PCMark 8 also includes a consistency test which measures the performance consistency and degradation tendency of a storage system. The test reports the performance level at the start, the degraded steady-state and the recovered state as well as the number of iterations required to reach the degraded state and the recovered state. For this test, we are focusing on the Adobe Photoshop (Heavy) trace and will look at both the bandwidth and latency of the drive
The M8Se yielded some pretty odd results in this test. Throughout all three phases, the bandwidth jumped from about 50 MB/s up to as high as 850 MB/s and then back down again. I reached out to Plextor to see if they had any idea why this was happening, but at this time we have not gotten an answer from their engineers. The only explanation that I can think of is that this is due to the PlexNitro cache filling up and then recovering.
While SSD's offer many benefits, there are some downsides to using flash memory. One of the biggest issues people run into is performance degradation. Over time, an SSD will run out of fresh blocks and will have to write over data the file system has marked as deleted. This procedure is very complicated and can slow an SSD's write speeds considerably.
To fix this problem, most manufacturers have added TRIM support to their SSDs. The TRIM command allows an operating system, such as Windows 7, to tell an SSD which data blocks are no longer in use. Using this information, the drive pro-actively erases these blocks and adds them to the free block pool.
To test the M8Se's TRIM and garbage collection functions, I first put the drive in a "dirty" state. I used Iometer to fill the entire drive and then ran a random write test for 30 minutes. Looking at the screenshot below, you can see that the M8Se's average read and write speeds dropped to 140.7 MB/s and 477.4 MB/s, respectively.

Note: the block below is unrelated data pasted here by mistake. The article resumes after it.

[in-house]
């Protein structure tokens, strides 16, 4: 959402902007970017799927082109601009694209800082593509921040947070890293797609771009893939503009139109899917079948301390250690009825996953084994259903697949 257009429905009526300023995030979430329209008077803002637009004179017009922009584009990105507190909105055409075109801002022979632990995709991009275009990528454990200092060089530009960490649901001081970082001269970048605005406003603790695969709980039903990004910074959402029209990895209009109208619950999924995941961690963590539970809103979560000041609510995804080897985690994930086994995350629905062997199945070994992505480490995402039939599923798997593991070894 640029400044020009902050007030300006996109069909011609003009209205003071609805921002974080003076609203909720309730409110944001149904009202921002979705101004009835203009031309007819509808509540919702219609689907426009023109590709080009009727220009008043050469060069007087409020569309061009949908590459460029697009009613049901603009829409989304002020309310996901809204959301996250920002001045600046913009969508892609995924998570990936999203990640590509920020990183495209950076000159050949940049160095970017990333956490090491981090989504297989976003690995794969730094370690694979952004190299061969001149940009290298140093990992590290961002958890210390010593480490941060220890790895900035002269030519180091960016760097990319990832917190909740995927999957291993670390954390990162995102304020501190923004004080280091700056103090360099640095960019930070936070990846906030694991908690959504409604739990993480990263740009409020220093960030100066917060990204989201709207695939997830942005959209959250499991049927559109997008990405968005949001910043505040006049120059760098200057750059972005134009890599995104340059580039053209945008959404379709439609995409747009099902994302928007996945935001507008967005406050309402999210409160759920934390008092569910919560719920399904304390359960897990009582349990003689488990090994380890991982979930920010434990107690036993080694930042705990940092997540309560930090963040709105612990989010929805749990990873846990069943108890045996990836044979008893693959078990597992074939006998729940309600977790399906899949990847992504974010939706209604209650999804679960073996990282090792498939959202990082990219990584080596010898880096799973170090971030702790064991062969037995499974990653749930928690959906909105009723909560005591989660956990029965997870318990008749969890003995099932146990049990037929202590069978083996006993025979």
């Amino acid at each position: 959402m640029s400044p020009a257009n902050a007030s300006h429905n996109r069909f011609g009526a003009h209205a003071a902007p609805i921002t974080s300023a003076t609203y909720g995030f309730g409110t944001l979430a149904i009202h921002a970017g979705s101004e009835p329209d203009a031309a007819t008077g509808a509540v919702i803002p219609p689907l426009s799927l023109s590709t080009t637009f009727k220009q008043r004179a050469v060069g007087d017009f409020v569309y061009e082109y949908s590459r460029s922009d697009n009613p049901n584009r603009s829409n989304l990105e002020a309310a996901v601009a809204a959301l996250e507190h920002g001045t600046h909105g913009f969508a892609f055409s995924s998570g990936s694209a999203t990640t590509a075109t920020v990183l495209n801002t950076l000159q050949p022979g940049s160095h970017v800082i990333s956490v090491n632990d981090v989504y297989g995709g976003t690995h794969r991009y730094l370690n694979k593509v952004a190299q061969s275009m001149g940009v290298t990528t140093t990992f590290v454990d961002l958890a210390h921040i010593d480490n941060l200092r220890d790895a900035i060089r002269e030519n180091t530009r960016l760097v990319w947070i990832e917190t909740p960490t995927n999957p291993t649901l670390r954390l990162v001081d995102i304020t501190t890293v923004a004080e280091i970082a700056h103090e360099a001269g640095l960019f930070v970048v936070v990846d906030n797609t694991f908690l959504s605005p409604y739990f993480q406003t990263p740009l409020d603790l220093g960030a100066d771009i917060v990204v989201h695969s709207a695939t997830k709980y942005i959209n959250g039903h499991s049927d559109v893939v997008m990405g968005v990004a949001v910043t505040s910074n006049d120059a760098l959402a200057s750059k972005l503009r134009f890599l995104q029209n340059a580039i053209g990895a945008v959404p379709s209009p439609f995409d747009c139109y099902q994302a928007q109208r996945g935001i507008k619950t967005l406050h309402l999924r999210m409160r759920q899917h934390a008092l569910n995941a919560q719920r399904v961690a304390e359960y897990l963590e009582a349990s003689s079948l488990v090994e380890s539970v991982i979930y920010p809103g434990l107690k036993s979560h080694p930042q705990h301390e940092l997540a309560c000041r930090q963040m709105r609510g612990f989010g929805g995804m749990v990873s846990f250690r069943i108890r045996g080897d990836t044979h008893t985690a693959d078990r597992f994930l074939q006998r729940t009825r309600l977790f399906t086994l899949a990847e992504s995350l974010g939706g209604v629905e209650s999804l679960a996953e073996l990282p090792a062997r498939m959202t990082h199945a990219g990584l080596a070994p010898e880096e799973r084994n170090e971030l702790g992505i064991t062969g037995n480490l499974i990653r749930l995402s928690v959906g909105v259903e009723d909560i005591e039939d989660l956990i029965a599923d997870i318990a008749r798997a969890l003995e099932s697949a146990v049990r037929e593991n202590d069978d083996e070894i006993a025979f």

Plextor M8Se - Dirty
To see how well the M8Se could recover, I let the computer sit for about 30 minutes and then reran the test. The drive's average write speed climbed up to 479.3 MB/s. However, its read speed lagged behind, averaging out at only 271.0 MB/s.
Plextor M8Se - After TRIM
Lastly, I used Parted Magic to perform a secure erase on the M8Se. With the drive wiped clean, it had average read and write speeds of 1393.2 MB/s and 629.0 MB/s, respectively.
Plextor M8Se - Secure Erased
The Plextor M8Se is a great choice for the budget-conscious gamer looking to put an NVMe SSD in their notebook or desktop computer. Available with or without a heatsink, this M.2 form factor SSD is powered by Marvell's 88SS1093 controller and is available with up to 1TB of Toshiba's 15nm TLC NAND flash. Combine this with Plextor's PlexNitro technology and a PCIe Gen3 x4 NVMe 1.2 interface and you have a drive capable of delivering four times the read and twice the write performance of your average SATA 6Gb/s SSD. In our sequential read and write tests, the M8Se was able to read at speeds as high as 2,481 MB/s and write at speeds in excess of 1,004 MB/s. The drive also did relatively well in our random write tests, producing more than 104,000 IOPS at low queue depths.
While Plextor's PlexNitro technology works well under normal workloads, it does have its limitations. If you have a heavy workload, where a consecutive write operation exceeds the size of the SLC cache, the M8Se's write speed drops to non-accelerated levels. I also found this cache to be quite small. With the 512GB version of the M8Se I wasn't able to write more than about 5GB worth of data before it filled. Given, this won't be an issue for the consumer or gamer looking to speed up load times, but, if you have heavier workloads, you may want to consider Plextor's M8Pe SSD.
The M8Se is available now in 128GB, 256GB, 512GB and 1TB capacities. However, here in the US, Newegg is the only retailer with the drive in stock and they appear to be charging a premium for it. They currently have the M8Se priced the same or, in some cases, higher than the better performing M8Pe. According to Plextor, the actual suggested retail prices range from about $77 up to $462 with the M.2 version reviewed here going for about $240. Needless to say, you'll want to wait for Newegg to lower their prices (Update: Newegg has lowered the price of the M8Se) or wait for retailers like Amazon to get the M8Se in stock.
- PCIe 3.0 x4 interface with NVMe protocol
- Equipped with Toshiba TLC NAND
- Available in 128GB, 256GB, 512GB and 1TB capacities
- Good sequential and random read and write performance
- PlexNitro technology optimizes performance without taking up SSD space
- Supports True Speed and True Protect technologies
- M.2 2280 and HHHL PCIe form factors
- Large DRAM cache
- Competitively priced
- 3 year warranty
- Write speed drops when SLC cache is full
- SLC cache is small
- Not supported by Plextor's PlexTool software
- Does not support hardware based encryption